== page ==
Dentures are a time-tested, simple solution that makes sense in certain situations. If you’ve suffered severe tooth decay, injury, or gum disease and need your remaining teeth replaced, an immediate denture can help relieve you of some concerns you may have after the extraction process is complete.
The first step in the process of restoring your dentition with dentures often is to make an immediate denture. An immediate denture, as its name implies, is a denture inserted immediately after teeth removal. It makes the transition to dentures less noticeable and also helps keep you performing everyday functions, like chewing and speaking.
Immediate Denture Treatment
An immediate denture is a prosthetic to replace your teeth right after their removal. First, the dentist will take an accurate impression of the upper and lower arches of your mouth and establish a bite that best resembles your original teeth. The dentist will also help you select the shape and color of the denture teeth and gums.
During the next visit, the dentist will adjust your bite, test your speech and check the appearance and functionality of the denture teeth and gums. Sometimes it is necessary to repeat this step to ensure that everything is just right.
After achieving a satisfactory fit and appearance, the denture is returned to the laboratory for fabrication. Removal of the teeth occurs at the subsequent visit, and the denture will be delivered.
Immediate Denture Limitations
We make every effort possible to create a good and functional immediate denture. However, please keep in mind that immediate dentures by nature are not perfect. After delivery of the immediate denture, it may require several adjustment visits and some time for you and your immediate denture to adapt to each other. When your gums heal following the extractions, they will remodel for about six months, and the denture needs to be re-based or re-lined to fit correctly.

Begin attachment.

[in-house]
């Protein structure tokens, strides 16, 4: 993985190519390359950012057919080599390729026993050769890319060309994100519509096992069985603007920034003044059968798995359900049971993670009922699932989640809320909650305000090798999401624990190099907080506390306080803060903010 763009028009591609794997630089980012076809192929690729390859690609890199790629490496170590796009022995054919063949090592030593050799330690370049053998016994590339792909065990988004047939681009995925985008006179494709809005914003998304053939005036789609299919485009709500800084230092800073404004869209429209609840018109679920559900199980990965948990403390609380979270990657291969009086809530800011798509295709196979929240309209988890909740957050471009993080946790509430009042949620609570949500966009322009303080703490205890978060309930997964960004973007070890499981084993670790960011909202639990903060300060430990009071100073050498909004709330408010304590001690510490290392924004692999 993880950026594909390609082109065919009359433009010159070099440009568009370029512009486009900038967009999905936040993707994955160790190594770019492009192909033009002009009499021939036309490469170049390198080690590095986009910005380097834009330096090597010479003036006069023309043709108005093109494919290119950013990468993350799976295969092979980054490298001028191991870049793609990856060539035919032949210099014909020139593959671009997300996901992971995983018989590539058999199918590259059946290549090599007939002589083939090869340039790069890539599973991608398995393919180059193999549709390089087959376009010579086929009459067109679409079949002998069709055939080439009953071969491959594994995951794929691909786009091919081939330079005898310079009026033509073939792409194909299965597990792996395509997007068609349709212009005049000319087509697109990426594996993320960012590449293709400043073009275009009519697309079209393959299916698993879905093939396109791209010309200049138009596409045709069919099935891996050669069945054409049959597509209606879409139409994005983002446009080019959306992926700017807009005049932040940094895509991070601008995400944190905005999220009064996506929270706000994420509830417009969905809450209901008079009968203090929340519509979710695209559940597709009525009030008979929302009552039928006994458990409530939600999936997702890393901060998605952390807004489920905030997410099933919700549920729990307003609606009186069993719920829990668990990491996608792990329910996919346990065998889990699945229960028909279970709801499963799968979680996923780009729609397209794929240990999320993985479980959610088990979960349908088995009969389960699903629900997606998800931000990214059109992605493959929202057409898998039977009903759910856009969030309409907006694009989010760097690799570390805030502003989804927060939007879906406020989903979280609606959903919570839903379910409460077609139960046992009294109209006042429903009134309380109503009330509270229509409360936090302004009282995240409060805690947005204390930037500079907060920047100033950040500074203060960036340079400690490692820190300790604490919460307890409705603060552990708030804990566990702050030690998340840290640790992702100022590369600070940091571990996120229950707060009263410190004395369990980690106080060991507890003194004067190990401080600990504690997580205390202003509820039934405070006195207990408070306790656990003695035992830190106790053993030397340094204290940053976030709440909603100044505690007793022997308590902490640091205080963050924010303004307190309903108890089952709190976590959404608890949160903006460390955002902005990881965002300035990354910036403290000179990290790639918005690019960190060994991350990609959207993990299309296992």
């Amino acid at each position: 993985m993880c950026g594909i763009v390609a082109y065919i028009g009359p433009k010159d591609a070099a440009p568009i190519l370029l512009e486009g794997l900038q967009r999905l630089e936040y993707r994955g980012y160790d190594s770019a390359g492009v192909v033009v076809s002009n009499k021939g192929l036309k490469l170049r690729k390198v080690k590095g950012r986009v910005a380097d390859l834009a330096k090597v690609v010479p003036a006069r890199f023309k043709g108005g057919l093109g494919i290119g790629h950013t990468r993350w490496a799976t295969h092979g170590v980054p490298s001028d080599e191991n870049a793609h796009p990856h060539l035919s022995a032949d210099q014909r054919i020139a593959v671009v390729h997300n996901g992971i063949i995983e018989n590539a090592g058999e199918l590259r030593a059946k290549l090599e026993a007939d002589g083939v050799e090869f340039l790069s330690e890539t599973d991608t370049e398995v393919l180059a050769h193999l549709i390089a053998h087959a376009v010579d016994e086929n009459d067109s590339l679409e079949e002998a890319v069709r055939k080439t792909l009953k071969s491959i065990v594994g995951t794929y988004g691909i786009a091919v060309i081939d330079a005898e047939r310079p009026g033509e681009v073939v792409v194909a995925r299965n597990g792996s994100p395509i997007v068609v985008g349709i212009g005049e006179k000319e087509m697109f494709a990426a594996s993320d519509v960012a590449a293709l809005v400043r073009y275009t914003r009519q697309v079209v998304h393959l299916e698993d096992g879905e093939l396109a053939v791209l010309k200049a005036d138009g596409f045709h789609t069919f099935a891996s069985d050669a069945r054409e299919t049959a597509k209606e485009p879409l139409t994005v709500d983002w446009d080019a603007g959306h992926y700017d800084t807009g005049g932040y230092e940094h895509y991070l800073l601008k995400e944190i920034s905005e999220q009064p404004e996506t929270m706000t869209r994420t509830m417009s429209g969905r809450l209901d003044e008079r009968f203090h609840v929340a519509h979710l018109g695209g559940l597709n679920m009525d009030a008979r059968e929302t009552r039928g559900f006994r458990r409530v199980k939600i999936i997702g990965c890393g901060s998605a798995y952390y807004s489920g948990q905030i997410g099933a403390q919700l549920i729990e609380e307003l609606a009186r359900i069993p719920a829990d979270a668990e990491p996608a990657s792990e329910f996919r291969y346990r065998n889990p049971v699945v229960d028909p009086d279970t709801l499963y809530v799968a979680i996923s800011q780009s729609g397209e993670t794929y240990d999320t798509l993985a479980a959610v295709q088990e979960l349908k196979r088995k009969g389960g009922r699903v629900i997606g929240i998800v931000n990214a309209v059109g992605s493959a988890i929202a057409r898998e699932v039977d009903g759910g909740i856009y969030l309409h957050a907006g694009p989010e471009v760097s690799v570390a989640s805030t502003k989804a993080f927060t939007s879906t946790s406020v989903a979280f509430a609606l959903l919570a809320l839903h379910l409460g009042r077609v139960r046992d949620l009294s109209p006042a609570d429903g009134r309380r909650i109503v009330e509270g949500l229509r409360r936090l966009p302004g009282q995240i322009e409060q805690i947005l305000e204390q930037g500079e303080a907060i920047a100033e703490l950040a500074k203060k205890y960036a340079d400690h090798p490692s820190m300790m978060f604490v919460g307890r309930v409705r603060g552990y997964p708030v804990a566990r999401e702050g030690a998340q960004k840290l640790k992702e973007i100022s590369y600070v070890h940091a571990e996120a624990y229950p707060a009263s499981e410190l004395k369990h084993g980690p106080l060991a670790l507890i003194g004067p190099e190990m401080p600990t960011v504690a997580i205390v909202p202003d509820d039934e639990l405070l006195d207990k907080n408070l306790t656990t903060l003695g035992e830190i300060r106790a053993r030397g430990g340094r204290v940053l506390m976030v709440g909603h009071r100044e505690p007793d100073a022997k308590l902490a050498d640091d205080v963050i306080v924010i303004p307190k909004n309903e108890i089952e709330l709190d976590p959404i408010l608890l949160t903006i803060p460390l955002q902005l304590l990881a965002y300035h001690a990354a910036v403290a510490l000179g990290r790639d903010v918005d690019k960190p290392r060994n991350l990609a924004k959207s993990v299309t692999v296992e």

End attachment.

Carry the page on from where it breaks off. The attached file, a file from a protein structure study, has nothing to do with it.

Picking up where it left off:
The most crucial point to remember is that adjusting to your immediate dentures is a process; in some cases, it takes weeks or months to get used to your immediate denture.
An immediate denture can also alter your eating; you will not have the same chewing efficiency as you had with your natural teeth. An immediate denture will also change your speaking, and it may require a bit of practicing before you get comfortable. Keep in mind that due to differences in the shapes of the jaws and the strong muscle movements of the tongue and cheek, a lower denture may be harder to keep in the mouth compared to an upper denture.
Fabrication of a ‘final complete denture’ is possible after your jaw has completely healed. The final denture will have a more accurate and comfortable fit than the immediate denture.
Fortunately, there are new alternatives now, such as implants that can help retain your denture better to your jaw and restore functionality that is more like natural teeth.
To learn more about implant retained dentures, please visit our blog article at:
Denture Stabilization with Implants
Partial dentures are also removable appliances. They are replacement teeth for people who have lost one or more of their teeth. Partial dentures consist of a denture base, a metal framework, and denture teeth. The partial denture then attaches to the existing teeth via clasps.
Partial Denture Treatment
The first step in creating a partial denture is the preparation of the teeth. During this phase, your dentist may prepare the teeth that the partial denture will use for support. Next, your dentist will take an accurate impression of the upper and lower arches of your mouth and record your bite.